Don’t forget, no matter which financial level you are at you are not alone. Millions of families are feeling stuck in survival mode and they are making it, and you can too. You are not a failure if you are facing tough financial circumstances, but you do have to take bold action to make some positive changes in your life. However if you wait and wait you can experience more pain and embarrassment. Better to be proactive to move from the survival mode over to stability by making calls and asking for help.
Facing tough times isn’t just limited to this generation because thousands of years ago the Apostle Paul wrote Timothy these words of wisdom to use in building deeper faith when facing financial pressure.
“A devout life does bring wealth, but it's the rich simplicity of being yourself before God. Since we entered the world penniless and will leave it penniless, if we have bread on the table and shoes on our feet, that's enough. Lust for money brings trouble and nothing but trouble. Going down that path, some lose their footing in the faith completely and live to regret it bitterly ever after. But you, Timothy, man of God: Run for your life from all this. Pursue a righteous life—a life of wonder, faith, love, steadiness, courtesy. Run hard and fast in the faith. Seize the eternal life, the life you were called to, the life you so fervently embraced in the presence of so many witnesses. Tell those rich in this world's wealth to quit being so full of themselves and so obsessed with money, which is here today and gone tomorrow. Tell them to go after God, who piles on all the riches we could ever manage—to do good, to be rich in helping others, to be extravagantly generous. If they do that, they'll build a treasury that will last, gaining life that is truly life. (1 Timothy 6:6-19 in the Message)
Getting Past the Pride
False pride prevents a lot of people from asking for help, which is odd since many people who literally would give you the shirt off their back if you were struggling financially are embarrassed to reach out and ask for help from others. Reverse pride is still a major roadblock for families, and especially when they may have been at a very stable or secure level in the past and now are stuck in survival mode.
My challenge to people stuck by false pride is to get over it and reach out to some of the wonderful agencies and organizations designed to help in situations just like the one you may be facing. Pharmacies have discount programs, doctors have payment plans and everyone will work with you if you reach out honestly get past your pride to explain your situation.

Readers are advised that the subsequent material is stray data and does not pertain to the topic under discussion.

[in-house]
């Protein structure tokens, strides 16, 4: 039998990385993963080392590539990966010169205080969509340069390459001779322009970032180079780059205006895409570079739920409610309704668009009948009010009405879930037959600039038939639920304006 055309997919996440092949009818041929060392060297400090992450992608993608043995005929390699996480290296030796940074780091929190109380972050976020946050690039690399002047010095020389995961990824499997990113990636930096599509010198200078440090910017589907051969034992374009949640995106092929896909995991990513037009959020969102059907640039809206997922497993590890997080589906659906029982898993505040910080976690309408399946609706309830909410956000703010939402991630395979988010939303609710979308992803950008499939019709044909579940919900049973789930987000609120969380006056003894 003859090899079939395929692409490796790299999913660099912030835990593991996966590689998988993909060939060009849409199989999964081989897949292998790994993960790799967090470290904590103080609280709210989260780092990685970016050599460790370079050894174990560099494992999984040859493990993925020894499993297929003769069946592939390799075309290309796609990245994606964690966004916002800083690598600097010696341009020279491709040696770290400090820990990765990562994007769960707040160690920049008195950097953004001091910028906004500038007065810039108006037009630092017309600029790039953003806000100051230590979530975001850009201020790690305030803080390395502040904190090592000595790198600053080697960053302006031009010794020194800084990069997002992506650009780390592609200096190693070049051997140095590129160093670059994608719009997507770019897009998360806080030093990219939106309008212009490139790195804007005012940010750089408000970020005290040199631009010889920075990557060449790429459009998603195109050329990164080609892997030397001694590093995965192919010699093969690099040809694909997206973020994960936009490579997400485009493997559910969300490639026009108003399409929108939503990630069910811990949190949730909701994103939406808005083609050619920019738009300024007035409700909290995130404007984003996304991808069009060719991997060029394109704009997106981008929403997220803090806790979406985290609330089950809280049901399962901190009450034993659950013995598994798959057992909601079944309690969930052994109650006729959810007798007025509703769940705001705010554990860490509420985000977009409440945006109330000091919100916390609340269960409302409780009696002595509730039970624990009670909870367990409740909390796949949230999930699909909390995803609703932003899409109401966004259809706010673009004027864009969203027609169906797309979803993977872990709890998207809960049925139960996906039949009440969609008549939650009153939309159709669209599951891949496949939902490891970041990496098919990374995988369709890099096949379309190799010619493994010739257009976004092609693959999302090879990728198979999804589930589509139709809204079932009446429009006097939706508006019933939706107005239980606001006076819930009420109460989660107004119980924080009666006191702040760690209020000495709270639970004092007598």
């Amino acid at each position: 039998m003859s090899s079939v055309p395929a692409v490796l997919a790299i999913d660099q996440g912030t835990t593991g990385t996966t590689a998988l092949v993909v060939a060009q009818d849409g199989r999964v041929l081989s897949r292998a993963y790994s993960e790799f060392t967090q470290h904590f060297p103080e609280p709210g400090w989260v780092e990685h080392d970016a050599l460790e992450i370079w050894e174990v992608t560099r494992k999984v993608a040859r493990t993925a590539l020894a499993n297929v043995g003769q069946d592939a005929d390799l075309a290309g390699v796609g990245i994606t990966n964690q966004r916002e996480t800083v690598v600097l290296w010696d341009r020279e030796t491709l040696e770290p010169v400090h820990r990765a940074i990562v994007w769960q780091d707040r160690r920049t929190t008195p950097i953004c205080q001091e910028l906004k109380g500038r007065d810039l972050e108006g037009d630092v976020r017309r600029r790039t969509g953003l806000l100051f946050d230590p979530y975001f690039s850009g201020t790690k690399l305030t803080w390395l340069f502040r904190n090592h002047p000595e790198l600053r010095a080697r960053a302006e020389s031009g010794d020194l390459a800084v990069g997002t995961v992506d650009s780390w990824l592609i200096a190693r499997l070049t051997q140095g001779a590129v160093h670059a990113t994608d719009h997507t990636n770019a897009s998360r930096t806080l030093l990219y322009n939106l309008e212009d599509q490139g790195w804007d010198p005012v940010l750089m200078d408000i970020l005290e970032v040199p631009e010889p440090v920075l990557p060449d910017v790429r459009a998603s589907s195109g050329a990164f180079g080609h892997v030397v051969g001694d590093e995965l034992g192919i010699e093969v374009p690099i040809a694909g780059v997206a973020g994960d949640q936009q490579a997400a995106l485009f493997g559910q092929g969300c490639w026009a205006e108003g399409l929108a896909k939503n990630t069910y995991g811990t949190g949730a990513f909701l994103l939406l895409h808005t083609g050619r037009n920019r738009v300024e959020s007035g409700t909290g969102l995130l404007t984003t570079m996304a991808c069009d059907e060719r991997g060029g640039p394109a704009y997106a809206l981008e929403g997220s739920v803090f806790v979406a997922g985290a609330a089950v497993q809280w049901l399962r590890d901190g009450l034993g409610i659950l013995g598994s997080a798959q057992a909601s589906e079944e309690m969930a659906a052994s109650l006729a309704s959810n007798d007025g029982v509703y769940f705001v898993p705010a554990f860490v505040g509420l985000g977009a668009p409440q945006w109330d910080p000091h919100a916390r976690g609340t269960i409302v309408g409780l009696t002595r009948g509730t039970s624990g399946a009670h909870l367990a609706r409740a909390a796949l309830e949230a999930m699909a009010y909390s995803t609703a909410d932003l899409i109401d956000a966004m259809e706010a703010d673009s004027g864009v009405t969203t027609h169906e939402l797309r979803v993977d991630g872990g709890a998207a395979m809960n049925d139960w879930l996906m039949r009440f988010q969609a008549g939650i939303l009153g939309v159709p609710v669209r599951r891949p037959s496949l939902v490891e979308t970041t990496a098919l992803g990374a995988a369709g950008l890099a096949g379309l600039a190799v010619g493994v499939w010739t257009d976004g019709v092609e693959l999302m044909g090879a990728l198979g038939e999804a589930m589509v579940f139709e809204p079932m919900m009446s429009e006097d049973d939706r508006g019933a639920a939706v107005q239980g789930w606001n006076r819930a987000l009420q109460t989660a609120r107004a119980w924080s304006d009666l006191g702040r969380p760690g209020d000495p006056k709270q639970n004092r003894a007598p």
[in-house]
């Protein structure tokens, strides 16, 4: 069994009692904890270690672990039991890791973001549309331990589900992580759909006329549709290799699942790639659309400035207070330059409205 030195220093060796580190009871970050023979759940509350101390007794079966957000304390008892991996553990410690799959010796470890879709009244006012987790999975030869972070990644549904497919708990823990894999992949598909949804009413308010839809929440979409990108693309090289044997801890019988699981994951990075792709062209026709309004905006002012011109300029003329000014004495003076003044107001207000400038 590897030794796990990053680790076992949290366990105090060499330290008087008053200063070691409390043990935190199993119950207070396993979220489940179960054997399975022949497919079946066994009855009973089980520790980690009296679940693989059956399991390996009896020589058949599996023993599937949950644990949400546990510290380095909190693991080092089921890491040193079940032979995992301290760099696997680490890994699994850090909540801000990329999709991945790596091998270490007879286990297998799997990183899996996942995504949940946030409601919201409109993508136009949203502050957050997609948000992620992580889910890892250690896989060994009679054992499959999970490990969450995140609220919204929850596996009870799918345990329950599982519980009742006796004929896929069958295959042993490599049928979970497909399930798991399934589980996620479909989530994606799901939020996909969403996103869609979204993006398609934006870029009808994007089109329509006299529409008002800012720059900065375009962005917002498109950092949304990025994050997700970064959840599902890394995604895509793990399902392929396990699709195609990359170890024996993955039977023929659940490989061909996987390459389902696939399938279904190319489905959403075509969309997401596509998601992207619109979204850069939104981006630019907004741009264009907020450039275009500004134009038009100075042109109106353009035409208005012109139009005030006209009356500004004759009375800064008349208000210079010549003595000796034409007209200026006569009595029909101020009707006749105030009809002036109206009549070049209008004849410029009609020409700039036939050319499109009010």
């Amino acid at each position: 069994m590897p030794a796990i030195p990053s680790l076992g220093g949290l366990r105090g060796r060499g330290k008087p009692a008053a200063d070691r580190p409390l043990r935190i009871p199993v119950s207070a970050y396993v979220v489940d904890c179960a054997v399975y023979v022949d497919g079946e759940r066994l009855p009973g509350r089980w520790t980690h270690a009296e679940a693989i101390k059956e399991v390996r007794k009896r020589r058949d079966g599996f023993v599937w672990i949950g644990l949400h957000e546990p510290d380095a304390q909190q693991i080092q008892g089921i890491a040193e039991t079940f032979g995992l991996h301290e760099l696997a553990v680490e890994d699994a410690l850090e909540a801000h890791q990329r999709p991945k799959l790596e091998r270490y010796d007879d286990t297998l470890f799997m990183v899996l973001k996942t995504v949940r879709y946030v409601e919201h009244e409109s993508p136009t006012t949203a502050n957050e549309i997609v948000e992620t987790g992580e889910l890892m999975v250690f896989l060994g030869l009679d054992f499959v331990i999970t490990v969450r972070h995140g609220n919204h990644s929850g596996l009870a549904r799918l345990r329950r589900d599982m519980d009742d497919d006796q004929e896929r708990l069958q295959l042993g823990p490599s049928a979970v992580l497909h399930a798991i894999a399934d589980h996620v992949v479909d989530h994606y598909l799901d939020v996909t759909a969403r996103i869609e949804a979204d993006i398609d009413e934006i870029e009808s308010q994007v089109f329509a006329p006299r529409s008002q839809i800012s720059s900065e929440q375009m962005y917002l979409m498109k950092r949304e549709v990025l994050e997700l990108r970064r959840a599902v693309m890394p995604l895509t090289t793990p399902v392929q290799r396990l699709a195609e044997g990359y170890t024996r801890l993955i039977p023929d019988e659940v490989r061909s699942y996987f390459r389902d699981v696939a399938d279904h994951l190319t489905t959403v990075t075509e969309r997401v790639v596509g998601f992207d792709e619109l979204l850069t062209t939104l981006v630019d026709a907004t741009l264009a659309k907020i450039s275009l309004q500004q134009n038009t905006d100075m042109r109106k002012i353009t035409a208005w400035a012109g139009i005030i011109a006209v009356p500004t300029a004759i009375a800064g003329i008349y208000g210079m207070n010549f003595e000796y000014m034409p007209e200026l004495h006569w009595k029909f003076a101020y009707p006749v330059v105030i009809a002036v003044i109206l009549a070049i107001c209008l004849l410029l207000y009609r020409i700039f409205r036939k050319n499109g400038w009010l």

A practical bottom line to begin this process of moving from financial survival mode to a more stable place is to aggressively work together to save money in key areas like groceries, cell phones and medicine. Here are some links to get you started in your search to gain financial stability by accessing the many values available online.
Big Savings on grocery products
Savings on prescriptions
http://www.yourrxdiscounts.com/ http://www.nextag.com/ http://www.reduceprescriptioncosts.com/ http://www.patientassistance.com/
(& accessing sites like www.Groupon.com for discount family entertainment)
These coupons are free and available to anyone who wants to take the time to make a grocery list, (to prevent over buying) and then map out and print coupons for those items. It may not sound like much of a savings, but the average family can pocket another $20-50 per week, ($1000 to $2500 per year) by getting creative with coupons. Every dollar saved takes pressure off of a family which moves them from the survival mode over to feeling stable. When families work together to manage financial pressure they can feel financial peace and the best part is that they did it together.
This way they are creating positive memories of making it through tough financial times as a family who pulled together instead of terrible times of watching one or both parents self-destruct and pull each other apart by spending too much time stuck in the survival mode. There is a better way… find it and deepen your faith and build a stronger family in the process.
About the author- Dwight Bain is dedicated to helping people achieve greater results. He is a Nationally Certified Counselor, Certified Life Coach and Certified Family Law Mediator in practice since 1984 with a primary focus on solving crisis events and managing major change.
Posted by The LifeWorks Team at 6:39 PM